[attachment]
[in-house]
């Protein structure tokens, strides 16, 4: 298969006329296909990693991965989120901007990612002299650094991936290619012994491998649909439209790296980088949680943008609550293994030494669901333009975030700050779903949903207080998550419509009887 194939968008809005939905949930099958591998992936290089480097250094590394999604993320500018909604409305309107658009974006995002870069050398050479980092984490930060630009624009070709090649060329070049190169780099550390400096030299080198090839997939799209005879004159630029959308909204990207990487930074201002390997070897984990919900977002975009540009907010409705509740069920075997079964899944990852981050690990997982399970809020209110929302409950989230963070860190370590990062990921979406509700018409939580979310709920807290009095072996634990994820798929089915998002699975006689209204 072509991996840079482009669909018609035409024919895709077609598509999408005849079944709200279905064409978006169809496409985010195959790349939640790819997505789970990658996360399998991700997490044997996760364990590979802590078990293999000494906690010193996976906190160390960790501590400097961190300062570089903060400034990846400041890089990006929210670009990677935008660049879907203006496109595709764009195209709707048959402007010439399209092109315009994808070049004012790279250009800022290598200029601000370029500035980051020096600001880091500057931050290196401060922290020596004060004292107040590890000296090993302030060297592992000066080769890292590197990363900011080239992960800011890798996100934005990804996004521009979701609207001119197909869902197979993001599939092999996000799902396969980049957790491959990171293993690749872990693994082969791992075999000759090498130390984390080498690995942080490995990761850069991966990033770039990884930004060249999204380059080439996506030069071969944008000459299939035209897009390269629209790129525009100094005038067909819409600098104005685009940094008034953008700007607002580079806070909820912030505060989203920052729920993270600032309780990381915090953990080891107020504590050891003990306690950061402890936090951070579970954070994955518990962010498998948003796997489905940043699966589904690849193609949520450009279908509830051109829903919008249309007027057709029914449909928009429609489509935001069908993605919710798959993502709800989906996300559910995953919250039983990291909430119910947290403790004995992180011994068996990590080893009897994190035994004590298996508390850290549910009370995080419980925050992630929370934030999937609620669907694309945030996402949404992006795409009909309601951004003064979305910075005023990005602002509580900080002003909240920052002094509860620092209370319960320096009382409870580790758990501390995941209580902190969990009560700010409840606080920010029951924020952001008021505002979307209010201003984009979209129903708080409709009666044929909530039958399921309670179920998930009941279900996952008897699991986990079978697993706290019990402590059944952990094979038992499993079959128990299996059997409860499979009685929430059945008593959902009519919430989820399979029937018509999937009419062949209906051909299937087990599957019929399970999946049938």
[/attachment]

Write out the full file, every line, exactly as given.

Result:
[in-house]
């Protein structure tokens, strides 16, 4: 298969006329296909990693991965989120901007990612002299650094991936290619012994491998649909439209790296980088949680943008609550293994030494669901333009975030700050779903949903207080998550419509009887 194939968008809005939905949930099958591998992936290089480097250094590394999604993320500018909604409305309107658009974006995002870069050398050479980092984490930060630009624009070709090649060329070049190169780099550390400096030299080198090839997939799209005879004159630029959308909204990207990487930074201002390997070897984990919900977002975009540009907010409705509740069920075997079964899944990852981050690990997982399970809020209110929302409950989230963070860190370590990062990921979406509700018409939580979310709920807290009095072996634990994820798929089915998002699975006689209204 072509991996840079482009669909018609035409024919895709077609598509999408005849079944709200279905064409978006169809496409985010195959790349939640790819997505789970990658996360399998991700997490044997996760364990590979802590078990293999000494906690010193996976906190160390960790501590400097961190300062570089903060400034990846400041890089990006929210670009990677935008660049879907203006496109595709764009195209709707048959402007010439399209092109315009994808070049004012790279250009800022290598200029601000370029500035980051020096600001880091500057931050290196401060922290020596004060004292107040590890000296090993302030060297592992000066080769890292590197990363900011080239992960800011890798996100934005990804996004521009979701609207001119197909869902197979993001599939092999996000799902396969980049957790491959990171293993690749872990693994082969791992075999000759090498130390984390080498690995942080490995990761850069991966990033770039990884930004060249999204380059080439996506030069071969944008000459299939035209897009390269629209790129525009100094005038067909819409600098104005685009940094008034953008700007607002580079806070909820912030505060989203920052729920993270600032309780990381915090953990080891107020504590050891003990306690950061402890936090951070579970954070994955518990962010498998948003796997489905940043699966589904690849193609949520450009279908509830051109829903919008249309007027057709029914449909928009429609489509935001069908993605919710798959993502709800989906996300559910995953919250039983990291909430119910947290403790004995992180011994068996990590080893009897994190035994004590298996508390850290549910009370995080419980925050992630929370934030999937609620669907694309945030996402949404992006795409009909309601951004003064979305910075005023990005602002509580900080002003909240920052002094509860620092209370319960320096009382409870580790758990501390995941209580902190969990009560700010409840606080920010029951924020952001008021505002979307209010201003984009979209129903708080409709009666044929909530039958399921309670179920998930009941279900996952008897699991986990079978697993706290019990402590059944952990094979038992499993079959128990299996059997409860499979009685929430059945008593959902009519919430989820399979029937018509999937009419062949209906051909299937087990599957019929399970999946049938």